What is the purpose of 1.0 in the last line?

python

#1

Heres the problem:17 AM

Sorry about the indentation. Here’s the code. I don’t understand the purpose of multiplying 1.0 with numberOfHits / NUMBER_OF_TRIALS. Does it have to do with decimal precision?

import random

NUMBER_OF_TRIALS = 1000000
numberOfHits = 0

for i in range(NUMBER_OF_TRIALS):
    x = random.random() * 2.0 - 1;
    y = random.random() * 2.0 - 1;
    if x < 0:
        numberOfHits += 1
    elif not (x > 1 or x < 0 or y > 1 or y < 0):
        slope = (1.0 - 0) / (0 - 1.0)
        x1 = x + -y * slope
        if x1 <= 1:
          numberOfHits += 1

print("The probability in Region 1 and 3 is " +
      str(1.0 * numberOfHits / NUMBER_OF_TRIALS))

#2

this is depends on your python version, given numberOfHits and NUMBER_OF_TRIALS are both integers, in python2, this would result in 0:

print 624542 / 1000000 # outputs 0 in python2

given python2 rounds down if the division involves two integers

by including a float (1.0) in the equation, we ensure this doesn’t happen, so it ensures support for both python2 and python3 (without 1.0 it will work in python3 correctly, but not in python2)


#3

Thank you very much stetim94.


#4

Also is there a random function which gives a random real number in the range [0, 1] including both 0 and 1.


#5

Short answer, no, not if the desired outcome is a float. It is a simple matter to generate [0, 1],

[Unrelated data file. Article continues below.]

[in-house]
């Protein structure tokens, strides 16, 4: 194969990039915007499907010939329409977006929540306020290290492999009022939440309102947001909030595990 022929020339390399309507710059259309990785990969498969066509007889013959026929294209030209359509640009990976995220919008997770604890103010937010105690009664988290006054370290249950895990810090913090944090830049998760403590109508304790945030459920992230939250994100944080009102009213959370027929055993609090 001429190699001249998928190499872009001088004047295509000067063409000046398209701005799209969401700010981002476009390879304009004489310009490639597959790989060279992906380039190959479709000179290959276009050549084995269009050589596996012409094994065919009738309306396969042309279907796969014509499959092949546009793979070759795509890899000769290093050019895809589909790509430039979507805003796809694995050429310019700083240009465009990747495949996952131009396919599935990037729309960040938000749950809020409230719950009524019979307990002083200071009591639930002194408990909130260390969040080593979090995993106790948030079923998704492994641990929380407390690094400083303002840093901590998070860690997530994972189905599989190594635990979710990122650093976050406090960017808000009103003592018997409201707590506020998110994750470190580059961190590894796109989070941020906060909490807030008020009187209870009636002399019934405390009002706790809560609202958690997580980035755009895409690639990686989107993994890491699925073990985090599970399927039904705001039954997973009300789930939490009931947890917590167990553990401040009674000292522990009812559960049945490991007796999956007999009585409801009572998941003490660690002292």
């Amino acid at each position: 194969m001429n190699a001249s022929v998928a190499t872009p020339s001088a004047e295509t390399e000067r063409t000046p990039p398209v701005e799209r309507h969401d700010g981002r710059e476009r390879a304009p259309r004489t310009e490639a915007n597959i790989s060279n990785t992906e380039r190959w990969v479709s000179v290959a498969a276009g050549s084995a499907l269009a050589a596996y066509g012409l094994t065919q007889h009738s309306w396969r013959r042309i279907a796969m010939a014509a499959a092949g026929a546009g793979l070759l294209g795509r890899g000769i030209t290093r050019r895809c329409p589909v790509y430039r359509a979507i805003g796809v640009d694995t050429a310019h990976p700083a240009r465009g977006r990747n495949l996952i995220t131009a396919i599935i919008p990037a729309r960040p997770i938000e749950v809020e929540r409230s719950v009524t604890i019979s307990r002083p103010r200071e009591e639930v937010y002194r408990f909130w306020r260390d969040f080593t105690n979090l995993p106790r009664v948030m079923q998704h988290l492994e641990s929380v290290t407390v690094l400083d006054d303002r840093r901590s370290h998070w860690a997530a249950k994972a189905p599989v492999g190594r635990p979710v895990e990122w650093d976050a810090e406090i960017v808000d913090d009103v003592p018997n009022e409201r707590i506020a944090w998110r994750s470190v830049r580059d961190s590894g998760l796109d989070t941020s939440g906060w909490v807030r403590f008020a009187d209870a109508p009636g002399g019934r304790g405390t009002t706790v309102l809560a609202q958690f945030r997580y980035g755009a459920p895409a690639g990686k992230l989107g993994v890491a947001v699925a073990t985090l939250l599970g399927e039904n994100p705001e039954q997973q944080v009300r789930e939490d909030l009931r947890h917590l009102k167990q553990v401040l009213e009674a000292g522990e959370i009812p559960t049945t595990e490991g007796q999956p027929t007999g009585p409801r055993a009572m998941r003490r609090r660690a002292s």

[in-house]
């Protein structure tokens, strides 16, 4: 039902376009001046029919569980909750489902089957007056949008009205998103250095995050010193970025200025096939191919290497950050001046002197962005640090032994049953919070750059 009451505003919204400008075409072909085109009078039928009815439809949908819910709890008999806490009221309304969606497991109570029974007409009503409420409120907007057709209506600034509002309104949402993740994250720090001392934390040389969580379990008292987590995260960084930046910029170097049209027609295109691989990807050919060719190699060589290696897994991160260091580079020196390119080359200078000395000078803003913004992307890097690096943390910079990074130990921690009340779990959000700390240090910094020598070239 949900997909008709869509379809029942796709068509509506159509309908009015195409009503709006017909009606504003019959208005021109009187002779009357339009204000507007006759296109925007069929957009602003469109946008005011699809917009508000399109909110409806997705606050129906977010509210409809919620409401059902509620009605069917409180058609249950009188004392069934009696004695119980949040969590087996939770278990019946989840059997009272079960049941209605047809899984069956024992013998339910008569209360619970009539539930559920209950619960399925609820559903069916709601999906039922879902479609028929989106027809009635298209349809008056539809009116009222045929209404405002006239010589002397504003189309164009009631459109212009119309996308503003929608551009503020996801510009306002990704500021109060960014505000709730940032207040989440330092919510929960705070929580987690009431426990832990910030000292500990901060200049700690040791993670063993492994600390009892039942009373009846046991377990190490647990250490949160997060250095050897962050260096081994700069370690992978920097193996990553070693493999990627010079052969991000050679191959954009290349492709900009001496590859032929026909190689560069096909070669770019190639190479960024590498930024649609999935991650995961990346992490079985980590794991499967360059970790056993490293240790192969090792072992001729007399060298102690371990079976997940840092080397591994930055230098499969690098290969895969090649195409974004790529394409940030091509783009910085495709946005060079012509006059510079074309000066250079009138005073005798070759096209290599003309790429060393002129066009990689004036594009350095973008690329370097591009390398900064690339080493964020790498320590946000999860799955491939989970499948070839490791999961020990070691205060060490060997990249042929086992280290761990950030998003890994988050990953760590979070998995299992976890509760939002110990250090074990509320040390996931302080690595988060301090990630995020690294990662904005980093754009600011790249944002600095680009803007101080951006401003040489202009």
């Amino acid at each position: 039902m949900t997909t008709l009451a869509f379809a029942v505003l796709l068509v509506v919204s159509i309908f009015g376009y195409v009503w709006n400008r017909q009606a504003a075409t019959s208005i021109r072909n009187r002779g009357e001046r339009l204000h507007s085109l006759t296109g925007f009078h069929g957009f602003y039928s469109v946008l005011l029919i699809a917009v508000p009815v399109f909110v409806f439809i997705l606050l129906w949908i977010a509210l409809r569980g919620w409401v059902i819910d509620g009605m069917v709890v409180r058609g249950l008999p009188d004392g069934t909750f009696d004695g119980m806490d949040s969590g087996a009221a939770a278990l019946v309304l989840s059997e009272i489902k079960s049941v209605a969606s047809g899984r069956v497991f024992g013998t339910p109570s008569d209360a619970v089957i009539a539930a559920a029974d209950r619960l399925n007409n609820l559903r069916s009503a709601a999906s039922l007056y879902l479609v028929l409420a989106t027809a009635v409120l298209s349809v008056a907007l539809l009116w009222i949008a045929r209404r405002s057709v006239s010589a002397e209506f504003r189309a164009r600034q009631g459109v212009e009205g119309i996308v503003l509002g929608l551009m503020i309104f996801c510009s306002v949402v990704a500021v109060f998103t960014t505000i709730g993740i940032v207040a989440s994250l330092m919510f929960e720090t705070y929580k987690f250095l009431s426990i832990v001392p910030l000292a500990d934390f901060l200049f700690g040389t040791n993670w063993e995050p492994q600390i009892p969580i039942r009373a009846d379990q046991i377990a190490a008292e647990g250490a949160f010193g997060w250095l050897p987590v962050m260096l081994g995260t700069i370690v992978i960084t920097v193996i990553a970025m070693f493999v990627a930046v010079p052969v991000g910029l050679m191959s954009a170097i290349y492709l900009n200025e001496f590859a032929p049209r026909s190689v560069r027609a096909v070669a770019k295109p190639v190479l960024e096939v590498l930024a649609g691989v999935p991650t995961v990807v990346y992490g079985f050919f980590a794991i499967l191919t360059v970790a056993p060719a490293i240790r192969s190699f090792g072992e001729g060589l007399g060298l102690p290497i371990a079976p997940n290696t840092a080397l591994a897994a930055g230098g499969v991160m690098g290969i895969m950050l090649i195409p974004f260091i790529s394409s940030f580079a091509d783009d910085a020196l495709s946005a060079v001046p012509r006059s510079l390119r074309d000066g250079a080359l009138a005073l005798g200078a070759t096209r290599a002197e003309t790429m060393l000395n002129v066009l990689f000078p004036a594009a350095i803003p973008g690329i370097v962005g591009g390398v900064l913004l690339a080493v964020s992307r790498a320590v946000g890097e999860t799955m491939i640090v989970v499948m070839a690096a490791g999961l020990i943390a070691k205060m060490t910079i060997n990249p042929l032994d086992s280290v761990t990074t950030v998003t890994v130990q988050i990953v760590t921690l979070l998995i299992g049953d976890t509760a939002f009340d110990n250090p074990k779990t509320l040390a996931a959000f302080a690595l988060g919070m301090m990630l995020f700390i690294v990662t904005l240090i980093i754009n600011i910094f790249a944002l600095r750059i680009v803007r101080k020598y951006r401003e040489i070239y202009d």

randint(0,2)

Something to consider…

>>> from random import random
>>> def rnd():
	return random() * 11 / 10

>>> print (rnd())
0.9388749864478274
>>> print (rnd())
0.5615871213656047
>>> print (rnd())
0.5685012014457733
>>> print (rnd())
0.6331925532135552
>>> print (rnd())
0.014260045313360947
>>> print (rnd())
0.4796619820071058
>>> print (rnd())
0.6980231580612197
>>> print (rnd())
0.9758995970534003
>>> print (rnd())
0.2479411808051278
>>> print (rnd())
0.4251275501621959
>>> print (rnd())
0.4311769102905122
>>> print (rnd())
0.9946137239584611
>>> print (rnd())
0.2843607901671109
>>> print (rnd())
0.4127076092956984
>>> print (rnd())
0.5230884668505086
>>> print (rnd())
0.9992597355363472
>>> print (rnd())
1.0049627583563256
>>> 

The last one shows that we can reach and pass 1. So it will up to our code to detect when it is equal or greater, and swap it out for 1.0 or convert to integer.


#6

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